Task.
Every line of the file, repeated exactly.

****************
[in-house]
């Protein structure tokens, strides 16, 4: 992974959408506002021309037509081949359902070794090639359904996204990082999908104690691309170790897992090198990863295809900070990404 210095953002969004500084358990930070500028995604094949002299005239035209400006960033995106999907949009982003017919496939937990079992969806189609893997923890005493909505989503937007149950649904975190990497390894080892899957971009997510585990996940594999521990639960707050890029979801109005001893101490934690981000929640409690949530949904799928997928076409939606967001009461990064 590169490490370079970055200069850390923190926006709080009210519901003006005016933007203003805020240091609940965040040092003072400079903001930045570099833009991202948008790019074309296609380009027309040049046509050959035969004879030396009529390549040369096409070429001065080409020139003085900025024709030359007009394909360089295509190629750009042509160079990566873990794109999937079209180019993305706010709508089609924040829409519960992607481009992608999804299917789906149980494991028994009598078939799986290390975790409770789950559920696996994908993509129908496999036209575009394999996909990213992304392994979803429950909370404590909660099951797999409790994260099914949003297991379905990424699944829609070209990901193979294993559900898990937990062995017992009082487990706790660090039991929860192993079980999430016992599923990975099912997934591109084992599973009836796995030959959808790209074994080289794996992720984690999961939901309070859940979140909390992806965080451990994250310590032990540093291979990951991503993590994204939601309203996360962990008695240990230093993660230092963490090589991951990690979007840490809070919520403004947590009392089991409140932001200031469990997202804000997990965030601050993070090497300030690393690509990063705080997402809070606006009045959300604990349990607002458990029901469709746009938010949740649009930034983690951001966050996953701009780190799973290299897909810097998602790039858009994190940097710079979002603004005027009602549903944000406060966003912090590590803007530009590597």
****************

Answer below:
[in-house]
């Protein structure tokens, strides 16, 4: 992974959408506002021309037509081949359902070794090639359904996204990082999908104690691309170790897992090198990863295809900070990404 210095953002969004500084358990930070500028995604094949002299005239035209400006960033995106999907949009982003017919496939937990079992969806189609893997923890005493909505989503937007149950649904975190990497390894080892899957971009997510585990996940594999521990639960707050890029979801109005001893101490934690981000929640409690949530949904799928997928076409939606967001009461990064 590169490490370079970055200069850390923190926006709080009210519901003006005016933007203003805020240091609940965040040092003072400079903001930045570099833009991202948008790019074309296609380009027309040049046509050959035969004879030396009529390549040369096409070429001065080409020139003085900025024709030359007009394909360089295509190629750009042509160079990566873990794109999937079209180019993305706010709508089609924040829409519960992607481009992608999804299917789906149980494991028994009598078939799986290390975790409770789950559920696996994908993509129908496999036209575009394999996909990213992304392994979803429950909370404590909660099951797999409790994260099914949003297991379905990424699944829609070209990901193979294993559900898990937990062995017992009082487990706790660090039991929860192993079980999430016992599923990975099912997934591109084992599973009836796995030959959808790209074994080289794996992720984690999961939901309070859940979140909390992806965080451990994250310590032990540093291979990951991503993590994204939601309203996360962990008695240990230093993660230092963490090589991951990690979007840490809070919520403004947590009392089991409140932001200031469990997202804000997990965030601050993070090497300030690393690509990063705080997402809070606006009045959300604990349990607002458990029901469709746009938010949740649009930034983690951001966050996953701009780190799973290299897909810097998602790039858009994190940097710079979002603004005027009602549903944000406060966003912090590590803007530009590597």